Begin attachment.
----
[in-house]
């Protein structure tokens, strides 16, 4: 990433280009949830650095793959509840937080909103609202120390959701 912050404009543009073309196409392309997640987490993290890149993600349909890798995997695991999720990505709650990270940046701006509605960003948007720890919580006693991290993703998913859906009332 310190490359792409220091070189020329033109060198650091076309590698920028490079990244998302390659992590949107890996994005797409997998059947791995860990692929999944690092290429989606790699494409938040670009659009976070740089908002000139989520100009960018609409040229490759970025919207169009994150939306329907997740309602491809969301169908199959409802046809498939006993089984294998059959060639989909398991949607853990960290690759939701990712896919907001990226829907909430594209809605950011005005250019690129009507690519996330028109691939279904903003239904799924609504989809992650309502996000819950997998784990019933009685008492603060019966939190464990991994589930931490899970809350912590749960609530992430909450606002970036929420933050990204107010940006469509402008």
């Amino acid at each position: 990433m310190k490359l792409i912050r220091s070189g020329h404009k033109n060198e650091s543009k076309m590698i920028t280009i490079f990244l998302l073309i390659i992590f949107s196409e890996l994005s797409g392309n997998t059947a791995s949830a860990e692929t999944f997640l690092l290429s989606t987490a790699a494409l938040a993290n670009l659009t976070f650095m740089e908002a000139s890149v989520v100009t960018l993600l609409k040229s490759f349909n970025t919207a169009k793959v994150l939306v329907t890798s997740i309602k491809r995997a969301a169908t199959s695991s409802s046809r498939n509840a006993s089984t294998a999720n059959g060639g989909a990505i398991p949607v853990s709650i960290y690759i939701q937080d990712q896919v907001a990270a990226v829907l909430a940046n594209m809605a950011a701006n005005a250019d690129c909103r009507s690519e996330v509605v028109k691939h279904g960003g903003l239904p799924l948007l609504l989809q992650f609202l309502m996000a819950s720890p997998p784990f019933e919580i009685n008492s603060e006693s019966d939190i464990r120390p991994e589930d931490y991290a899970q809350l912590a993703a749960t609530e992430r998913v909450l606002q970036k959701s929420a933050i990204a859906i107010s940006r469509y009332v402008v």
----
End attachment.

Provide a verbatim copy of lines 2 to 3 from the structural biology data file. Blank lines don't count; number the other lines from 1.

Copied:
């Protein structure tokens, strides 16, 4: 990433280009949830650095793959509840937080909103609202120390959701 912050404009543009073309196409392309997640987490993290890149993600349909890798995997695991999720990505709650990270940046701006509605960003948007720890919580006693991290993703998913859906009332 310190490359792409220091070189020329033109060198650091076309590698920028490079990244998302390659992590949107890996994005797409997998059947791995860990692929999944690092290429989606790699494409938040670009659009976070740089908002000139989520100009960018609409040229490759970025919207169009994150939306329907997740309602491809969301169908199959409802046809498939006993089984294998059959060639989909398991949607853990960290690759939701990712896919907001990226829907909430594209809605950011005005250019690129009507690519996330028109691939279904903003239904799924609504989809992650309502996000819950997998784990019933009685008492603060019966939190464990991994589930931490899970809350912590749960609530992430909450606002970036929420933050990204107010940006469509402008």
């Amino acid at each position: 990433m310190k490359l792409i912050r220091s070189g020329h404009k033109n060198e650091s543009k076309m590698i920028t280009i490079f990244l998302l073309i390659i992590f949107s196409e890996l994005s797409g392309n997998t059947a791995s949830a860990e692929t999944f997640l690092l290429s989606t987490a790699a494409l938040a993290n670009l659009t976070f650095m740089e908002a000139s890149v989520v100009t960018l993600l609409k040229s490759f349909n970025t919207a169009k793959v994150l939306v329907t890798s997740i309602k491809r995997a969301a169908t199959s695991s409802s046809r498939n509840a006993s089984t294998a999720n059959g060639g989909a990505i398991p949607v853990s709650i960290y690759i939701q937080d990712q896919v907001a990270a990226v829907l909430a940046n594209m809605a950011a701006n005005a250019d690129c909103r009507s690519e996330v509605v028109k691939h279904g960003g903003l239904p799924l948007l609504l989809q992650f609202l309502m996000a819950s720890p997998p784990f019933e919580i009685n008492s603060e006693s019966d939190i464990r120390p991994e589930d931490y991290a899970q809350l912590a993703a749960t609530e992430r998913v909450l606002q970036k959701s929420a933050i990204a859906i107010s940006r469509y009332v402008v």